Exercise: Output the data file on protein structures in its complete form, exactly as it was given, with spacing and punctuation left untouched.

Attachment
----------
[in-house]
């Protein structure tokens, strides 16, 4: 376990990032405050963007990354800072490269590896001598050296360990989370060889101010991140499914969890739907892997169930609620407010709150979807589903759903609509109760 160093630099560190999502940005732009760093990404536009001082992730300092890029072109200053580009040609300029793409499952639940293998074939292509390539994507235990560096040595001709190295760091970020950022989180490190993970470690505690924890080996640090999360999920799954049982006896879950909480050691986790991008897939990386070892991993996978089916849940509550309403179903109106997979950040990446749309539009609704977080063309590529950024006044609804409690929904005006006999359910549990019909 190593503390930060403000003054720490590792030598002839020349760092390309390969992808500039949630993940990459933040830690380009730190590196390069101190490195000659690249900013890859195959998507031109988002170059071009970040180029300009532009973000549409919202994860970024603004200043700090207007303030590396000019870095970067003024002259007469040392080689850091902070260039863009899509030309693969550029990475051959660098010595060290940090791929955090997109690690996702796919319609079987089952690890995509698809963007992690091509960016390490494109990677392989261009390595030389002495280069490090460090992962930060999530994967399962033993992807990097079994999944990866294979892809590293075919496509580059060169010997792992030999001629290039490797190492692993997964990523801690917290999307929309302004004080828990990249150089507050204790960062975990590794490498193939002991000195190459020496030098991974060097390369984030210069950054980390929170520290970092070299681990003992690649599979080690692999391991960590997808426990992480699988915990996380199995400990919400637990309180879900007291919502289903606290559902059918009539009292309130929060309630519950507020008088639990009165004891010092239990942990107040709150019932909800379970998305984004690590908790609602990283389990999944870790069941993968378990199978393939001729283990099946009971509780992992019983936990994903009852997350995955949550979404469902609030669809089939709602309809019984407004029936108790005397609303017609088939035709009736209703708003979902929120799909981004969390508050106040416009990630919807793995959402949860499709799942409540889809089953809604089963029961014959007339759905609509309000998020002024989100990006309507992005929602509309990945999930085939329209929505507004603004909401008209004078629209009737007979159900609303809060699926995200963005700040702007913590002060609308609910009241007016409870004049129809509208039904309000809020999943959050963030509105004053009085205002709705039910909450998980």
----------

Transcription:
[in-house]
């Protein structure tokens, strides 16, 4: 376990990032405050963007990354800072490269590896001598050296360990989370060889101010991140499914969890739907892997169930609620407010709150979807589903759903609509109760 160093630099560190999502940005732009760093990404536009001082992730300092890029072109200053580009040609300029793409499952639940293998074939292509390539994507235990560096040595001709190295760091970020950022989180490190993970470690505690924890080996640090999360999920799954049982006896879950909480050691986790991008897939990386070892991993996978089916849940509550309403179903109106997979950040990446749309539009609704977080063309590529950024006044609804409690929904005006006999359910549990019909 190593503390930060403000003054720490590792030598002839020349760092390309390969992808500039949630993940990459933040830690380009730190590196390069101190490195000659690249900013890859195959998507031109988002170059071009970040180029300009532009973000549409919202994860970024603004200043700090207007303030590396000019870095970067003024002259007469040392080689850091902070260039863009899509030309693969550029990475051959660098010595060290940090791929955090997109690690996702796919319609079987089952690890995509698809963007992690091509960016390490494109990677392989261009390595030389002495280069490090460090992962930060999530994967399962033993992807990097079994999944990866294979892809590293075919496509580059060169010997792992030999001629290039490797190492692993997964990523801690917290999307929309302004004080828990990249150089507050204790960062975990590794490498193939002991000195190459020496030098991974060097390369984030210069950054980390929170520290970092070299681990003992690649599979080690692999391991960590997808426990992480699988915990996380199995400990919400637990309180879900007291919502289903606290559902059918009539009292309130929060309630519950507020008088639990009165004891010092239990942990107040709150019932909800379970998305984004690590908790609602990283389990999944870790069941993968378990199978393939001729283990099946009971509780992992019983936990994903009852997350995955949550979404469902609030669809089939709602309809019984407004029936108790005397609303017609088939035709009736209703708003979902929120799909981004969390508050106040416009990630919807793995959402949860499709799942409540889809089953809604089963029961014959007339759905609509309000998020002024989100990006309507992005929602509309990945999930085939329209929505507004603004909401008209004078629209009737007979159900609303809060699926995200963005700040702007913590002060609308609910009241007016409870004049129809509208039904309000809020999943959050963030509105004053009085205002709705039910909450998980």